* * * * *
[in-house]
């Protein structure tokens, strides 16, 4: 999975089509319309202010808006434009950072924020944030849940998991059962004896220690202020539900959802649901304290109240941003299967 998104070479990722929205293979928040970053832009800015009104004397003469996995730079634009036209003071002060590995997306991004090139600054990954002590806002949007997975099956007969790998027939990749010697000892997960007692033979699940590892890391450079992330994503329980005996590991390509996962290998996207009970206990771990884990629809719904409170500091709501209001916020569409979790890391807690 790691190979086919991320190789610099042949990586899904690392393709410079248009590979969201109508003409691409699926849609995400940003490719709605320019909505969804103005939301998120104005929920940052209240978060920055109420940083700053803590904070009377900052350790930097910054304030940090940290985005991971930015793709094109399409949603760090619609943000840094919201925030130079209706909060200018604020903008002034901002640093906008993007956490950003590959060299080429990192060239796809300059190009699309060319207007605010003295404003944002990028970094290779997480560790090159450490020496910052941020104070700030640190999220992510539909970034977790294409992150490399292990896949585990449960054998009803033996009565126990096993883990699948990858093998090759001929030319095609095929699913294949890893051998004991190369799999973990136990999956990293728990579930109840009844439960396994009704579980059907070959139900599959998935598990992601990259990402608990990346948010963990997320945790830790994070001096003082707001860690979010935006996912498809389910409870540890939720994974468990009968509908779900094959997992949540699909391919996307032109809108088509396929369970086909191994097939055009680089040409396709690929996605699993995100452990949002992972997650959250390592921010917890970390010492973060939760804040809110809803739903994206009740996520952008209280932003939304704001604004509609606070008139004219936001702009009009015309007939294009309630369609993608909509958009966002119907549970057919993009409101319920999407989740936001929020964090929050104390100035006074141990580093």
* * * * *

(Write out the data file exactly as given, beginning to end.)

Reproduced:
[in-house]
């Protein structure tokens, strides 16, 4: 999975089509319309202010808006434009950072924020944030849940998991059962004896220690202020539900959802649901304290109240941003299967 998104070479990722929205293979928040970053832009800015009104004397003469996995730079634009036209003071002060590995997306991004090139600054990954002590806002949007997975099956007969790998027939990749010697000892997960007692033979699940590892890391450079992330994503329980005996590991390509996962290998996207009970206990771990884990629809719904409170500091709501209001916020569409979790890391807690 790691190979086919991320190789610099042949990586899904690392393709410079248009590979969201109508003409691409699926849609995400940003490719709605320019909505969804103005939301998120104005929920940052209240978060920055109420940083700053803590904070009377900052350790930097910054304030940090940290985005991971930015793709094109399409949603760090619609943000840094919201925030130079209706909060200018604020903008002034901002640093906008993007956490950003590959060299080429990192060239796809300059190009699309060319207007605010003295404003944002990028970094290779997480560790090159450490020496910052941020104070700030640190999220992510539909970034977790294409992150490399292990896949585990449960054998009803033996009565126990096993883990699948990858093998090759001929030319095609095929699913294949890893051998004991190369799999973990136990999956990293728990579930109840009844439960396994009704579980059907070959139900599959998935598990992601990259990402608990990346948010963990997320945790830790994070001096003082707001860690979010935006996912498809389910409870540890939720994974468990009968509908779900094959997992949540699909391919996307032109809108088509396929369970086909191994097939055009680089040409396709690929996605699993995100452990949002992972997650959250390592921010917890970390010492973060939760804040809110809803739903994206009740996520952008209280932003939304704001604004509609606070008139004219936001702009009009015309007939294009309630369609993608909509958009966002119907549970057919993009409101319920999407989740936001929020964090929050104390100035006074141990580093």